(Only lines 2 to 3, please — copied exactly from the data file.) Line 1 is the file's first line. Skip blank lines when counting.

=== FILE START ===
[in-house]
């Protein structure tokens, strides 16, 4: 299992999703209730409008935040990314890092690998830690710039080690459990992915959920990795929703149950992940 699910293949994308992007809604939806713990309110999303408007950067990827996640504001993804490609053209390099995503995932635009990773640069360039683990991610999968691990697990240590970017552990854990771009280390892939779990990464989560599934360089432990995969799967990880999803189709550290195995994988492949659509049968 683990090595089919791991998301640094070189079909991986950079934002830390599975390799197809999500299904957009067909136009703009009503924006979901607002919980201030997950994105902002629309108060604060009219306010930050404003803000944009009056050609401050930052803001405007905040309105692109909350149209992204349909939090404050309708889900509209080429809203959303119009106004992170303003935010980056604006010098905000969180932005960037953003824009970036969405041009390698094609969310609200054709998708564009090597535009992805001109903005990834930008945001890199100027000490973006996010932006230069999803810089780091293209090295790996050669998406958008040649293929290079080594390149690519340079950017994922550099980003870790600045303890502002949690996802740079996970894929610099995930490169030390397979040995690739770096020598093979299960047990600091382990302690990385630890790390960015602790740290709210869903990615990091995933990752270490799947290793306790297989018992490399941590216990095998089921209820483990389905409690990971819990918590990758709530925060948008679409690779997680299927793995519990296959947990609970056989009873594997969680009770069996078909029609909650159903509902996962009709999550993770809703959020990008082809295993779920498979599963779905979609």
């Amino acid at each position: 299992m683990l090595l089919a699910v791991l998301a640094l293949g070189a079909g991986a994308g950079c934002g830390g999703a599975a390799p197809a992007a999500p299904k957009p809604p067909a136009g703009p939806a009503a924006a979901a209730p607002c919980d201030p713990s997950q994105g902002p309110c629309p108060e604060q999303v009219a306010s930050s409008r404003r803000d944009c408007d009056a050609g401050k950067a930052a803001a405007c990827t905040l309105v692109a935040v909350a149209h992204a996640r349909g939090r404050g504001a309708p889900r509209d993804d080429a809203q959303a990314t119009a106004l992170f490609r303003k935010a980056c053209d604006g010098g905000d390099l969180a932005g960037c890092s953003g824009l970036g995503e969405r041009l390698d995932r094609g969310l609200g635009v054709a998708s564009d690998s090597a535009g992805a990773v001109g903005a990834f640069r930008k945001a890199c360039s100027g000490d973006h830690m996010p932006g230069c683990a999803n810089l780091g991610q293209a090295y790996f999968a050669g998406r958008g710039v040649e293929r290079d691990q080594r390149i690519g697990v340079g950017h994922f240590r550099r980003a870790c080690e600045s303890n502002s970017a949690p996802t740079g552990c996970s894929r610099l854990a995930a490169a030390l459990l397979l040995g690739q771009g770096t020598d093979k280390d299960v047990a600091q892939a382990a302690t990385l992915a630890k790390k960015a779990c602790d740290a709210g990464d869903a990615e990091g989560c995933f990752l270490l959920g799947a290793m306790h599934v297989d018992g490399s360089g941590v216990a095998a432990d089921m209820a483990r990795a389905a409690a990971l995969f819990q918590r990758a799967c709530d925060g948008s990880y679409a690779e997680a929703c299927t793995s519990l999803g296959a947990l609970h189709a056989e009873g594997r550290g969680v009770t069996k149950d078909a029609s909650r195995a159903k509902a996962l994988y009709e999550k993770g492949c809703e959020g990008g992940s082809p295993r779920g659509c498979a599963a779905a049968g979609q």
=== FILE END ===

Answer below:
């Protein structure tokens, strides 16, 4: 299992999703209730409008935040990314890092690998830690710039080690459990992915959920990795929703149950992940 699910293949994308992007809604939806713990309110999303408007950067990827996640504001993804490609053209390099995503995932635009990773640069360039683990991610999968691990697990240590970017552990854990771009280390892939779990990464989560599934360089432990995969799967990880999803189709550290195995994988492949659509049968 683990090595089919791991998301640094070189079909991986950079934002830390599975390799197809999500299904957009067909136009703009009503924006979901607002919980201030997950994105902002629309108060604060009219306010930050404003803000944009009056050609401050930052803001405007905040309105692109909350149209992204349909939090404050309708889900509209080429809203959303119009106004992170303003935010980056604006010098905000969180932005960037953003824009970036969405041009390698094609969310609200054709998708564009090597535009992805001109903005990834930008945001890199100027000490973006996010932006230069999803810089780091293209090295790996050669998406958008040649293929290079080594390149690519340079950017994922550099980003870790600045303890502002949690996802740079996970894929610099995930490169030390397979040995690739770096020598093979299960047990600091382990302690990385630890790390960015602790740290709210869903990615990091995933990752270490799947290793306790297989018992490399941590216990095998089921209820483990389905409690990971819990918590990758709530925060948008679409690779997680299927793995519990296959947990609970056989009873594997969680009770069996078909029609909650159903509902996962009709999550993770809703959020990008082809295993779920498979599963779905979609």
């Amino acid at each position: 299992m683990l090595l089919a699910v791991l998301a640094l293949g070189a079909g991986a994308g950079c934002g830390g999703a599975a390799p197809a992007a999500p299904k957009p809604p067909a136009g703009p939806a009503a924006a979901a209730p607002c919980d201030p713990s997950q994105g902002p309110c629309p108060e604060q999303v009219a306010s930050s409008r404003r803000d944009c408007d009056a050609g401050k950067a930052a803001a405007c990827t905040l309105v692109a935040v909350a149209h992204a996640r349909g939090r404050g504001a309708p889900r509209d993804d080429a809203q959303a990314t119009a106004l992170f490609r303003k935010a980056c053209d604006g010098g905000d390099l969180a932005g960037c890092s953003g824009l970036g995503e969405r041009l390698d995932r094609g969310l609200g635009v054709a998708s564009d690998s090597a535009g992805a990773v001109g903005a990834f640069r930008k945001a890199c360039s100027g000490d973006h830690m996010p932006g230069c683990a999803n810089l780091g991610q293209a090295y790996f999968a050669g998406r958008g710039v040649e293929r290079d691990q080594r390149i690519g697990v340079g950017h994922f240590r550099r980003a870790c080690e600045s303890n502002s970017a949690p996802t740079g552990c996970s894929r610099l854990a995930a490169a030390l459990l397979l040995g690739q771009g770096t020598d093979k280390d299960v047990a600091q892939a382990a302690t990385l992915a630890k790390k960015a779990c602790d740290a709210g990464d869903a990615e990091g989560c995933f990752l270490l959920g799947a290793m306790h599934v297989d018992g490399s360089g941590v216990a095998a432990d089921m209820a483990r990795a389905a409690a990971l995969f819990q918590r990758a799967c709530d925060g948008s990880y679409a690779e997680a929703c299927t793995s519990l999803g296959a947990l609970h189709a056989e009873g594997r550290g969680v009770t069996k149950d078909a029609s909650r195995a159903k509902a996962l994988y009709e999550k993770g492949c809703e959020g990008g992940s082809p295993r779920g659509c498979a599963a779905a049968g979609q």